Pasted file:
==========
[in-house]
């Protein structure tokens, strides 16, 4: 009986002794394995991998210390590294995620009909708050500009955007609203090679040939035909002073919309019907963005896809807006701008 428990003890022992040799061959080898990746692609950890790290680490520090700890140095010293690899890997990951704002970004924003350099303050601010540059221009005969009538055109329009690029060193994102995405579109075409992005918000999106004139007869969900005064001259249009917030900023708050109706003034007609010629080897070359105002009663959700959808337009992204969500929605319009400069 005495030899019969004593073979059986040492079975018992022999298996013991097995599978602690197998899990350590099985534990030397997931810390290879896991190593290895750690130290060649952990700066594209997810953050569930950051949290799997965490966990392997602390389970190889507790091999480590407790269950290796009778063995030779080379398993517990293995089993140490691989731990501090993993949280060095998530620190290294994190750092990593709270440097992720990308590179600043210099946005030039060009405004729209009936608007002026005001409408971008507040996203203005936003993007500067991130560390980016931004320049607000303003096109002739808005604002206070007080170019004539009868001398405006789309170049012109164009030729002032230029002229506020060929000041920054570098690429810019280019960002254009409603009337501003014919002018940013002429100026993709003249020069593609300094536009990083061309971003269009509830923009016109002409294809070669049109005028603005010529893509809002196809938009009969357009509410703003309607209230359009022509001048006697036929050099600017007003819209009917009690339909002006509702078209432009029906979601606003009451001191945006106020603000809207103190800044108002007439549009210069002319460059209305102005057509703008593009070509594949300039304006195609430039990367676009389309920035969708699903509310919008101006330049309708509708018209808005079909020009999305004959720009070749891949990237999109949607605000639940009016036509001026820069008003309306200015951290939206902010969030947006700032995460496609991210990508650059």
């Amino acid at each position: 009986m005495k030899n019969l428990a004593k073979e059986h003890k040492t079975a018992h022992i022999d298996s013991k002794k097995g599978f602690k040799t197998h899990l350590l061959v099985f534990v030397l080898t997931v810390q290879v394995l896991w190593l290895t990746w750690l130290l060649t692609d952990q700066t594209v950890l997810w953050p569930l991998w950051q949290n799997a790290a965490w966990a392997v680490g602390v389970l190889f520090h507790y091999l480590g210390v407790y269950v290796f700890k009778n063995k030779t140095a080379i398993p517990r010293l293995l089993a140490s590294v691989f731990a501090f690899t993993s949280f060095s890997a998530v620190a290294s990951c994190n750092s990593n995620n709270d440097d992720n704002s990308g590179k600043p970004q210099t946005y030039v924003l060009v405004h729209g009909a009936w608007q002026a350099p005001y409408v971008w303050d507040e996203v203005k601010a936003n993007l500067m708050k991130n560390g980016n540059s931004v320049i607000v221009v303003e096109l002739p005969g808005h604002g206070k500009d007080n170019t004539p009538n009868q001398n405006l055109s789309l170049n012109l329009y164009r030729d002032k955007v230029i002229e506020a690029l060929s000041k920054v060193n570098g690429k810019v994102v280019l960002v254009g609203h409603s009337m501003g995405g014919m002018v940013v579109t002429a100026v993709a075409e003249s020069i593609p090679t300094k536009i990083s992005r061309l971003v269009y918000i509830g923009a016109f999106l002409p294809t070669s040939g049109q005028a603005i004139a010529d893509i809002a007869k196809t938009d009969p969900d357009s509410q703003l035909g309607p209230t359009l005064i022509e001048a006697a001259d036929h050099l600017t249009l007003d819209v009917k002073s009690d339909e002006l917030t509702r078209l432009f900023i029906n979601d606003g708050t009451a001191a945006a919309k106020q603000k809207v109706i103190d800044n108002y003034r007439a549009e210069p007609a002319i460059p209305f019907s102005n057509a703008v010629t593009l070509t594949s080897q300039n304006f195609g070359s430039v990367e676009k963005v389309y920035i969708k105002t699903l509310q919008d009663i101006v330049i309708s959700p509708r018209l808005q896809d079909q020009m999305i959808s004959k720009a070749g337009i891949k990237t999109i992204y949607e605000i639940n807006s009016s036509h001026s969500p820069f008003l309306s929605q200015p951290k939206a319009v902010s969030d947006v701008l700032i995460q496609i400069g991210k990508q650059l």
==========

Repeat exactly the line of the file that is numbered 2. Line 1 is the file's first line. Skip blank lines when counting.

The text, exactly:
């Protein structure tokens, strides 16, 4: 009986002794394995991998210390590294995620009909708050500009955007609203090679040939035909002073919309019907963005896809807006701008 428990003890022992040799061959080898990746692609950890790290680490520090700890140095010293690899890997990951704002970004924003350099303050601010540059221009005969009538055109329009690029060193994102995405579109075409992005918000999106004139007869969900005064001259249009917030900023708050109706003034007609010629080897070359105002009663959700959808337009992204969500929605319009400069 005495030899019969004593073979059986040492079975018992022999298996013991097995599978602690197998899990350590099985534990030397997931810390290879896991190593290895750690130290060649952990700066594209997810953050569930950051949290799997965490966990392997602390389970190889507790091999480590407790269950290796009778063995030779080379398993517990293995089993140490691989731990501090993993949280060095998530620190290294994190750092990593709270440097992720990308590179600043210099946005030039060009405004729209009936608007002026005001409408971008507040996203203005936003993007500067991130560390980016931004320049607000303003096109002739808005604002206070007080170019004539009868001398405006789309170049012109164009030729002032230029002229506020060929000041920054570098690429810019280019960002254009409603009337501003014919002018940013002429100026993709003249020069593609300094536009990083061309971003269009509830923009016109002409294809070669049109005028603005010529893509809002196809938009009969357009509410703003309607209230359009022509001048006697036929050099600017007003819209009917009690339909002006509702078209432009029906979601606003009451001191945006106020603000809207103190800044108002007439549009210069002319460059209305102005057509703008593009070509594949300039304006195609430039990367676009389309920035969708699903509310919008101006330049309708509708018209808005079909020009999305004959720009070749891949990237999109949607605000639940009016036509001026820069008003309306200015951290939206902010969030947006700032995460496609991210990508650059």